Language & Branding Guidelines
Please read through the following language guidelines and refer to them when speaking or writing about Special Olympics Texas and our athletes. Thank you for your cooperation and attention to appropriate terminology; your efforts help us properly educate the public.
Media requests for a digital EPS, PNG or JPG file of the Special Olympics Texas official logo can be made by contacting the Communications Department. When making the request please outline in as much detail about the intended use of the logo.
See the official SOTX Informational Guide.
A person has intellectual disabilities, rather than is mentally retarded; is suffering from, is afflicted with, or is a victim of mental retardation or intellectual disabilities.
In response to a call from our athletes and the growing social unacceptability of the term “mental retardation” around the world, Special Olympics adopted the term “intellectual disabilities” when referring to the people whom we serve. The word “mental” can be confused with the term “mental illness” and the word “retardation” is associated with offensive terms such as “retard” or “retarded.”
Refer to participants in Special Olympics as athletes. In no case should the word appear in quotation marks. Do not refer to athletes as Special Olympians or Special Olympic athletes; the correct reference is Special Olympics athletes.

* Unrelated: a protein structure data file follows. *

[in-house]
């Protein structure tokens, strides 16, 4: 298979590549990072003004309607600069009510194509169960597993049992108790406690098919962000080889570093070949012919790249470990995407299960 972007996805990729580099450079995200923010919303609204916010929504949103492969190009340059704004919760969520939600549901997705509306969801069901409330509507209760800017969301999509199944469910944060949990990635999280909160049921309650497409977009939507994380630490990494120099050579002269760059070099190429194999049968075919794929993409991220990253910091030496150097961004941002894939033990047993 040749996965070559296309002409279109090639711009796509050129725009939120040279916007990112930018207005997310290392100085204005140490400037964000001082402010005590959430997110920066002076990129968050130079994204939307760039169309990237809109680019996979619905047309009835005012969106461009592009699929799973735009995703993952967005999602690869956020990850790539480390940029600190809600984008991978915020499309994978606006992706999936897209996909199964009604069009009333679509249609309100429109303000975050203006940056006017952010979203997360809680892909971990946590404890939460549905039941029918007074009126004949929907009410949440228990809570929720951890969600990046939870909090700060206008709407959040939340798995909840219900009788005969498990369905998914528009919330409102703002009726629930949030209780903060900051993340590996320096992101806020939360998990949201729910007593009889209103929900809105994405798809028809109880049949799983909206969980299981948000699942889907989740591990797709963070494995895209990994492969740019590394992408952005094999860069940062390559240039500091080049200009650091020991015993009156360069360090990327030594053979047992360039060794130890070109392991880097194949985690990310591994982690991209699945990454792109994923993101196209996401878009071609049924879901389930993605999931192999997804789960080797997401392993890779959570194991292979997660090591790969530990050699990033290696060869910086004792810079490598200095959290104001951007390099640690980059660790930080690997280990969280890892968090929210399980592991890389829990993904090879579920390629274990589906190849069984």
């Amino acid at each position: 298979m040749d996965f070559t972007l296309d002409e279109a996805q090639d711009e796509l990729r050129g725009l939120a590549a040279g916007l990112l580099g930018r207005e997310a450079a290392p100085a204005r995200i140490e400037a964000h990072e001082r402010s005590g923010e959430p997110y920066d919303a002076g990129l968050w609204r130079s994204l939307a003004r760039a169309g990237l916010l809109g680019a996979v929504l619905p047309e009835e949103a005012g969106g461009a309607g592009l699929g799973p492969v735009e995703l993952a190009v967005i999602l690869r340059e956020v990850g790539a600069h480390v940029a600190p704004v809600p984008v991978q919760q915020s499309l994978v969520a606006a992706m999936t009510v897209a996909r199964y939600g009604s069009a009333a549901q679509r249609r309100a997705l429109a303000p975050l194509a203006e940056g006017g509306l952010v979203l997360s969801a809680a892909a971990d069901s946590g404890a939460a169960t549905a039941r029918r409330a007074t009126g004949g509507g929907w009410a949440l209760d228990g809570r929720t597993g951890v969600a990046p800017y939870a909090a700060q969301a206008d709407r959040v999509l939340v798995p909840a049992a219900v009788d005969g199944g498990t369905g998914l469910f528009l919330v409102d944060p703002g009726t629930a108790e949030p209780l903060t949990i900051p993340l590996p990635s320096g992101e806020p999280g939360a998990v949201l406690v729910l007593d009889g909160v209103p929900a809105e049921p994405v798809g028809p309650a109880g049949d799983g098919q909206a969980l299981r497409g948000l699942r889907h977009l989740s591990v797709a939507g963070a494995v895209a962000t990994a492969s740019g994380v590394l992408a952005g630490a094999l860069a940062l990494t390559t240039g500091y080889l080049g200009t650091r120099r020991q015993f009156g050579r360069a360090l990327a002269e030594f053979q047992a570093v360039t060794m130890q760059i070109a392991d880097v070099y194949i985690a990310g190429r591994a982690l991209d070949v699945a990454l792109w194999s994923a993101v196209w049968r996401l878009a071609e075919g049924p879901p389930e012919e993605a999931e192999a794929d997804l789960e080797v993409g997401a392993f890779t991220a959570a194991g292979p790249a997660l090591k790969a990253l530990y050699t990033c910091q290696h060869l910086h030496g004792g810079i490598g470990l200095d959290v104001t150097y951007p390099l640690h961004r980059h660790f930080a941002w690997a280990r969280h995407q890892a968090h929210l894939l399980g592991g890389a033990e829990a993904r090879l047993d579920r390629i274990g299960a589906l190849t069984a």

Use the words “Special Olympics Texas” when referring to the organization. Do NOT use “Texas Special Olympics” or “Special Olympics of Texas”; both are incorrect usages.
Do not use the word “the” in front of Special Olympics unless describing a specific Special Olympics event or official. Saying “the” Special Olympics implies that Special Olympics is a once a year event when, in fact, it is a year-round movement.
Do not use the label “kids” when referring to Special Olympics athletes. Adult athletes are an integral part of the program.
Distinguish between adults and children with intellectual disabilities. Use adults or children or older or younger athletes.
Do not use the word “special” when talking about people with intellectual disabilities. The term is distancing and inappropriate and describes that which is different about any person.
Do not sensationalize the accomplishments of people with disabilities. While their accomplishments should be recognized and applauded, people in the disability rights movement have tried to make the public aware of the negative impact of referring to the achievements of physically or mentally challenged people with excessive hyperbole.